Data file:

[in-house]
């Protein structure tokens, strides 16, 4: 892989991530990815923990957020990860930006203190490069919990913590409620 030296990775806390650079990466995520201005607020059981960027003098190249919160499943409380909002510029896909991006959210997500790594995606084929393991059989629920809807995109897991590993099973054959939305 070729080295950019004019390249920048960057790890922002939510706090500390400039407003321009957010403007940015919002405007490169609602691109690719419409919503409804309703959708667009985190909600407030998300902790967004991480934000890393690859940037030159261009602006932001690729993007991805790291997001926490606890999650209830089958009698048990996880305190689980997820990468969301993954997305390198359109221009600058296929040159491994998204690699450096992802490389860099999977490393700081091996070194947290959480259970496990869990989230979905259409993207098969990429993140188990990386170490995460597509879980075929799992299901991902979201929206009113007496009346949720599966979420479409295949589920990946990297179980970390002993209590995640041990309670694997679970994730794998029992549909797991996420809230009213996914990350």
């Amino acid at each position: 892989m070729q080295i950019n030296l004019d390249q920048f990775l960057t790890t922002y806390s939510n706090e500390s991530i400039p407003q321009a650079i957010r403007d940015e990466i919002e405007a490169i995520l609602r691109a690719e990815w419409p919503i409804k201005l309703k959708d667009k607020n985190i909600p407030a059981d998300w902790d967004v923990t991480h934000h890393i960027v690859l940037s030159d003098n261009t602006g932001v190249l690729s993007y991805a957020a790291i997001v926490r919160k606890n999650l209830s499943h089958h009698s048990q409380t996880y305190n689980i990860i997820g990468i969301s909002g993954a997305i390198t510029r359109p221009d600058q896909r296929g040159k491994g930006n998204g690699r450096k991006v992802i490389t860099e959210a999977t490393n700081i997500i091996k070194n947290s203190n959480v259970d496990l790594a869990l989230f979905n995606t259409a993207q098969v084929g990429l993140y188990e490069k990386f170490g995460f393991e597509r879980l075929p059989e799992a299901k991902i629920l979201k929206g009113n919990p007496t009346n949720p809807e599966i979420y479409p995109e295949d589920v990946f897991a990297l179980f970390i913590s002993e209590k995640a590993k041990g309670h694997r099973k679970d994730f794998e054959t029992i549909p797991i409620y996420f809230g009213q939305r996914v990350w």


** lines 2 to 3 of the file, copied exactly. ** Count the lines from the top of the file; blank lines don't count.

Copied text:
């Protein structure tokens, strides 16, 4: 892989991530990815923990957020990860930006203190490069919990913590409620 030296990775806390650079990466995520201005607020059981960027003098190249919160499943409380909002510029896909991006959210997500790594995606084929393991059989629920809807995109897991590993099973054959939305 070729080295950019004019390249920048960057790890922002939510706090500390400039407003321009957010403007940015919002405007490169609602691109690719419409919503409804309703959708667009985190909600407030998300902790967004991480934000890393690859940037030159261009602006932001690729993007991805790291997001926490606890999650209830089958009698048990996880305190689980997820990468969301993954997305390198359109221009600058296929040159491994998204690699450096992802490389860099999977490393700081091996070194947290959480259970496990869990989230979905259409993207098969990429993140188990990386170490995460597509879980075929799992299901991902979201929206009113007496009346949720599966979420479409295949589920990946990297179980970390002993209590995640041990309670694997679970994730794998029992549909797991996420809230009213996914990350």
């Amino acid at each position: 892989m070729q080295i950019n030296l004019d390249q920048f990775l960057t790890t922002y806390s939510n706090e500390s991530i400039p407003q321009a650079i957010r403007d940015e990466i919002e405007a490169i995520l609602r691109a690719e990815w419409p919503i409804k201005l309703k959708d667009k607020n985190i909600p407030a059981d998300w902790d967004v923990t991480h934000h890393i960027v690859l940037s030159d003098n261009t602006g932001v190249l690729s993007y991805a957020a790291i997001v926490r919160k606890n999650l209830s499943h089958h009698s048990q409380t996880y305190n689980i990860i997820g990468i969301s909002g993954a997305i390198t510029r359109p221009d600058q896909r296929g040159k491994g930006n998204g690699r450096k991006v992802i490389t860099e959210a999977t490393n700081i997500i091996k070194n947290s203190n959480v259970d496990l790594a869990l989230f979905n995606t259409a993207q098969v084929g990429l993140y188990e490069k990386f170490g995460f393991e597509r879980l075929p059989e799992a299901k991902i629920l979201k929206g009113n919990p007496t009346n949720p809807e599966i979420y479409p995109e295949d589920v990946f897991a990297l179980f970390i913590s002993e209590k995640a590993k041990g309670h694997r099973k679970d994730f794998e054959t029992i549909p797991i409620y996420f809230g009213q939305r996914v990350w």